The last part was in case you are one of those “If VC is not funding WoW-clones, they are not funding anything” types.

20 01 2012

I am one of the “optimistic to a fault” types. I was a hopeless cynic, then I (seriously) had a near-death-experience, read The Art of Happiness by the Dalia Lama, and became a very strange pseudo-buddist-cynic. If it sounds rife with peaceful internal conflict, you heard me correctly.

I have a preference for modest budget, possibly because I grew up with Mode X and Future Crew and my expectations were low. Now, games are more like interactive movies than they are games, so games like Batman, Mass Effect, Assassin’s Creed, etc., all have multiple sound teams, writers, voice and body actors, musicians, and impressively long credit listings. This same transformation is hitting the MMO scene only recently (in the form of TOR) and the reaction has staggered me. I’m enjoying it, but I also recently really enjoyed Rift which was completely devoid of this movie-feel. (That’s not to say it’s budget wasn’t blockbuster-style.)

I’m meandering. My point is that there’s this trend of escalation and perhaps the perception is that the bar is climbing. Could Darkfall have been a better game with a bigger budget? Of course. Are there still people playing it? There are, and they like it. They must, if they’ve stuck it out in-spite of their modest budget and smaller-than-they’d-like dev team. What I’m saying is that the bar isn’t real. If you want stupid numbers of players with massive numbers to impress your investors, you have to adhere to it…and that’s the only reason. Modest budgets can carry very good ideas to modest (and arguably more devoted) player-bases. What more could they need?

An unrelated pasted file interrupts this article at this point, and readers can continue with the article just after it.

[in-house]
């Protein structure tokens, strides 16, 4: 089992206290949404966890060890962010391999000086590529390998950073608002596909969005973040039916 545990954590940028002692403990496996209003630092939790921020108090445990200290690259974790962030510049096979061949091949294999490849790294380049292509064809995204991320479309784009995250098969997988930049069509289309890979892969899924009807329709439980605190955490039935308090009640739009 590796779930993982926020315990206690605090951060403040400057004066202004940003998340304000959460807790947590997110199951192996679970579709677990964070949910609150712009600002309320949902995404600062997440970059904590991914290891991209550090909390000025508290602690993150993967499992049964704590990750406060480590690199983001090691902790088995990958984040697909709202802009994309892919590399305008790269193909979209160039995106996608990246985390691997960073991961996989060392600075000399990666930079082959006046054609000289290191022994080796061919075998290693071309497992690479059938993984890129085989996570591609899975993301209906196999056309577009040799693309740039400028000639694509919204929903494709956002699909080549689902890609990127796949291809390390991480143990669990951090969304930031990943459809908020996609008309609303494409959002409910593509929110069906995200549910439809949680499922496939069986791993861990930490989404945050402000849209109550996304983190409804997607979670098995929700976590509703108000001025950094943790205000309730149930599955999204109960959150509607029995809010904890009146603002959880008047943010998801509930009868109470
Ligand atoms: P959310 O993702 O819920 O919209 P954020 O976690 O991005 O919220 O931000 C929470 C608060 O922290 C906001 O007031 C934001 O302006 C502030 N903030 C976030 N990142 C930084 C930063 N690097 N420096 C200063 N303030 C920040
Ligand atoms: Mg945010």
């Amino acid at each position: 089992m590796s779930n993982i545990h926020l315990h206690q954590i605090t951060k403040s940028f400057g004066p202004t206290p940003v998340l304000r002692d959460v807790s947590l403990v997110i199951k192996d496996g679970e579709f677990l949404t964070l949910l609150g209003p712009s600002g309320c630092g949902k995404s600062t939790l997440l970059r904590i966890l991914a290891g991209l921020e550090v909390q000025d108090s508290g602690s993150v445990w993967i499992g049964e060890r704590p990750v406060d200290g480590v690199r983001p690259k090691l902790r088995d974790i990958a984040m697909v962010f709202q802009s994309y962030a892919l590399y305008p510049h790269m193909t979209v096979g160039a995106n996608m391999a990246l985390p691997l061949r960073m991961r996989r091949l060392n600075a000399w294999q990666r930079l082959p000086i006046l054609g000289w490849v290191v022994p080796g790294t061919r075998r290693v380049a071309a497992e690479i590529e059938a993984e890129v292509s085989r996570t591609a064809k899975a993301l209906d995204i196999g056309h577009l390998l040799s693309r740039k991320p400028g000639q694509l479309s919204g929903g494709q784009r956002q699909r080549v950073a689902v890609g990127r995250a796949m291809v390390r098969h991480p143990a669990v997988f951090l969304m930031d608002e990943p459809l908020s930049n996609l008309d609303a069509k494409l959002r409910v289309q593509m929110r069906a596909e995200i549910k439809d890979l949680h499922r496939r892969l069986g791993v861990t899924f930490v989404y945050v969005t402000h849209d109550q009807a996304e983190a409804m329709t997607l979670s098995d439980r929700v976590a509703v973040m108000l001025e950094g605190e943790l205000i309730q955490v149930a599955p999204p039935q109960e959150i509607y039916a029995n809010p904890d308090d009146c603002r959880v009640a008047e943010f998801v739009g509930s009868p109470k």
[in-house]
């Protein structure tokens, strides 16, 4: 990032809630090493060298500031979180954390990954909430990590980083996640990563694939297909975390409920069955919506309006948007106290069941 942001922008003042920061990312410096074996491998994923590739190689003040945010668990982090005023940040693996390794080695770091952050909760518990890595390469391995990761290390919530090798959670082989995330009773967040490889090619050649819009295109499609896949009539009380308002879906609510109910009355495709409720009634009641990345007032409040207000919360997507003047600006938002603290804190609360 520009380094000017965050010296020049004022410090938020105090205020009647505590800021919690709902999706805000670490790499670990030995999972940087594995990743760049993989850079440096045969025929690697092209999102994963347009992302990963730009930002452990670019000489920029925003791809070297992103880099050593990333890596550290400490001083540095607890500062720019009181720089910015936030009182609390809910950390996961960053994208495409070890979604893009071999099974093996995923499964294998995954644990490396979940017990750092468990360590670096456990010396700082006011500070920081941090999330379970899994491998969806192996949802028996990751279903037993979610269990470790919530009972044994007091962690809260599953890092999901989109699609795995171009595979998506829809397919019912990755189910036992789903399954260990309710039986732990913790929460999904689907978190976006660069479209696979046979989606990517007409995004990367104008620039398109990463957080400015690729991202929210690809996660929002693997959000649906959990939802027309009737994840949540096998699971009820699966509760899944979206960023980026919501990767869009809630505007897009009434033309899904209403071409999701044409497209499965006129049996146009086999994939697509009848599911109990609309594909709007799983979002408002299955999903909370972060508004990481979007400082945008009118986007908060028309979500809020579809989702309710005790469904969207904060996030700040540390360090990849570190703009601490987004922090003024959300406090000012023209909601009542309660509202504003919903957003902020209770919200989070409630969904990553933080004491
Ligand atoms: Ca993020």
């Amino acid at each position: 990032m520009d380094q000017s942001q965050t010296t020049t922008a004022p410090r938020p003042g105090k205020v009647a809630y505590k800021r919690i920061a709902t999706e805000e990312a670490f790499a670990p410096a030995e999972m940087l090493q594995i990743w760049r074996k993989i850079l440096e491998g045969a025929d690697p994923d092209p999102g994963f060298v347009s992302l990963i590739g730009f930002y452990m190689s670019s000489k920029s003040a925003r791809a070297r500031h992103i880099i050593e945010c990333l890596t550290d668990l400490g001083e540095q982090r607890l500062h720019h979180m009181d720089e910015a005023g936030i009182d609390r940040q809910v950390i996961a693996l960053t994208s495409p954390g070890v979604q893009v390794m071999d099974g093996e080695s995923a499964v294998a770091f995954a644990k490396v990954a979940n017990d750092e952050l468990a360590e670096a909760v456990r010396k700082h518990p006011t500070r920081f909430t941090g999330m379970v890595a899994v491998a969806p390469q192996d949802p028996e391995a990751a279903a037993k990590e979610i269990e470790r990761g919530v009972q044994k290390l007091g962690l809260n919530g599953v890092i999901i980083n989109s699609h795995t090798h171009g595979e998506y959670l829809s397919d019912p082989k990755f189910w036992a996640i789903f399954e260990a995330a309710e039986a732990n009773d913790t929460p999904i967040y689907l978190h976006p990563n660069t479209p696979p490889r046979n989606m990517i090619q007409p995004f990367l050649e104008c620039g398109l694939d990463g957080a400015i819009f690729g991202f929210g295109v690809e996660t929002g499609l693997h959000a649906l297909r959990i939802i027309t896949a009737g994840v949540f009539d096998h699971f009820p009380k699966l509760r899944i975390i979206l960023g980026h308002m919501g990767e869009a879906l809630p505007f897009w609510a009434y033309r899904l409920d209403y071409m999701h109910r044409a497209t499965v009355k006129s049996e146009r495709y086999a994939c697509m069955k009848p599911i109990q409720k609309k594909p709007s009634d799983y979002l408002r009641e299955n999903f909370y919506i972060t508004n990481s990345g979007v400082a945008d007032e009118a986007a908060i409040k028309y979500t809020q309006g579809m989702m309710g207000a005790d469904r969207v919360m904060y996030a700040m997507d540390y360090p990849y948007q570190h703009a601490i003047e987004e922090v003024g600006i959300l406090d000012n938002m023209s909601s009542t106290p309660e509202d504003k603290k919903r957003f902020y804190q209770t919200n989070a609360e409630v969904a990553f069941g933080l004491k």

20 01 2012
Adventurer Historian

Man, this is the reason that I read blogs so much and write so little: other people say what I want to say, but much better than I could.

And the more I read your blog, the more convinced I am that you’d be an awesome wingman in TOR. What server are you on?

20 01 2012

Agreed, I’ve read so much hysteria and doomongering about SWTOR and EA over the last few days.

It reminds me if the old days of following DDO and LoTRO forums for Codemaster EU service, so much panic over so many things (I’m not talking about the real fears over FTP conversion).

In the end I never wish ill of specific gaming companies, times are hard and peoples’ livelihoods are on the line, plus why should I be wishing to stop others from enjoying a game I personally don’t like? As you say, plenty of room for everyone!